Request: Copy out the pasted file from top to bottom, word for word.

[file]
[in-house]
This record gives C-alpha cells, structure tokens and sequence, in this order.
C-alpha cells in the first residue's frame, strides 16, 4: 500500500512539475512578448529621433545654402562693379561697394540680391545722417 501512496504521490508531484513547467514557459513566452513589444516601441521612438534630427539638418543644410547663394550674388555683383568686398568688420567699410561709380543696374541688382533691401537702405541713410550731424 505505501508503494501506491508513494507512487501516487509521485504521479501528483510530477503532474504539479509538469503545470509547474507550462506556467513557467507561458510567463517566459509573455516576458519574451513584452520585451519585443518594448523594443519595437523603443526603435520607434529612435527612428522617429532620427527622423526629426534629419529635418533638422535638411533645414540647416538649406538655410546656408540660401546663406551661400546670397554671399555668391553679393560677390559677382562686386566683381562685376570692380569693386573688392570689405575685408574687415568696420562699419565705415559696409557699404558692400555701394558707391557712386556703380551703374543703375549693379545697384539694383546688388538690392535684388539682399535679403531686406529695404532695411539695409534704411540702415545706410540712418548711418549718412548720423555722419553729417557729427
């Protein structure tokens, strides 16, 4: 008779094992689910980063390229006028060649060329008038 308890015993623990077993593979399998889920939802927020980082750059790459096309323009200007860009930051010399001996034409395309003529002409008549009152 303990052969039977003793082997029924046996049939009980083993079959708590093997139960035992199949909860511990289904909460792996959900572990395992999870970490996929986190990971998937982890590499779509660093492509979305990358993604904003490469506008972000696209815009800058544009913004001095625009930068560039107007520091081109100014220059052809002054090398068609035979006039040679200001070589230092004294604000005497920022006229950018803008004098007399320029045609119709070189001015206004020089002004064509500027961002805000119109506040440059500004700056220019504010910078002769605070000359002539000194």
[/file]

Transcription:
[in-house]
This record gives C-alpha cells, structure tokens and sequence, in this order.
C-alpha cells in the first residue's frame, strides 16, 4: 500500500512539475512578448529621433545654402562693379561697394540680391545722417 501512496504521490508531484513547467514557459513566452513589444516601441521612438534630427539638418543644410547663394550674388555683383568686398568688420567699410561709380543696374541688382533691401537702405541713410550731424 505505501508503494501506491508513494507512487501516487509521485504521479501528483510530477503532474504539479509538469503545470509547474507550462506556467513557467507561458510567463517566459509573455516576458519574451513584452520585451519585443518594448523594443519595437523603443526603435520607434529612435527612428522617429532620427527622423526629426534629419529635418533638422535638411533645414540647416538649406538655410546656408540660401546663406551661400546670397554671399555668391553679393560677390559677382562686386566683381562685376570692380569693386573688392570689405575685408574687415568696420562699419565705415559696409557699404558692400555701394558707391557712386556703380551703374543703375549693379545697384539694383546688388538690392535684388539682399535679403531686406529695404532695411539695409534704411540702415545706410540712418548711418549718412548720423555722419553729417557729427
């Protein structure tokens, strides 16, 4: 008779094992689910980063390229006028060649060329008038 308890015993623990077993593979399998889920939802927020980082750059790459096309323009200007860009930051010399001996034409395309003529002409008549009152 303990052969039977003793082997029924046996049939009980083993079959708590093997139960035992199949909860511990289904909460792996959900572990395992999870970490996929986190990971998937982890590499779509660093492509979305990358993604904003490469506008972000696209815009800058544009913004001095625009930068560039107007520091081109100014220059052809002054090398068609035979006039040679200001070589230092004294604000005497920022006229950018803008004098007399320029045609119709070189001015206004020089002004064509500027961002805000119109506040440059500004700056220019504010910078002769605070000359002539000194």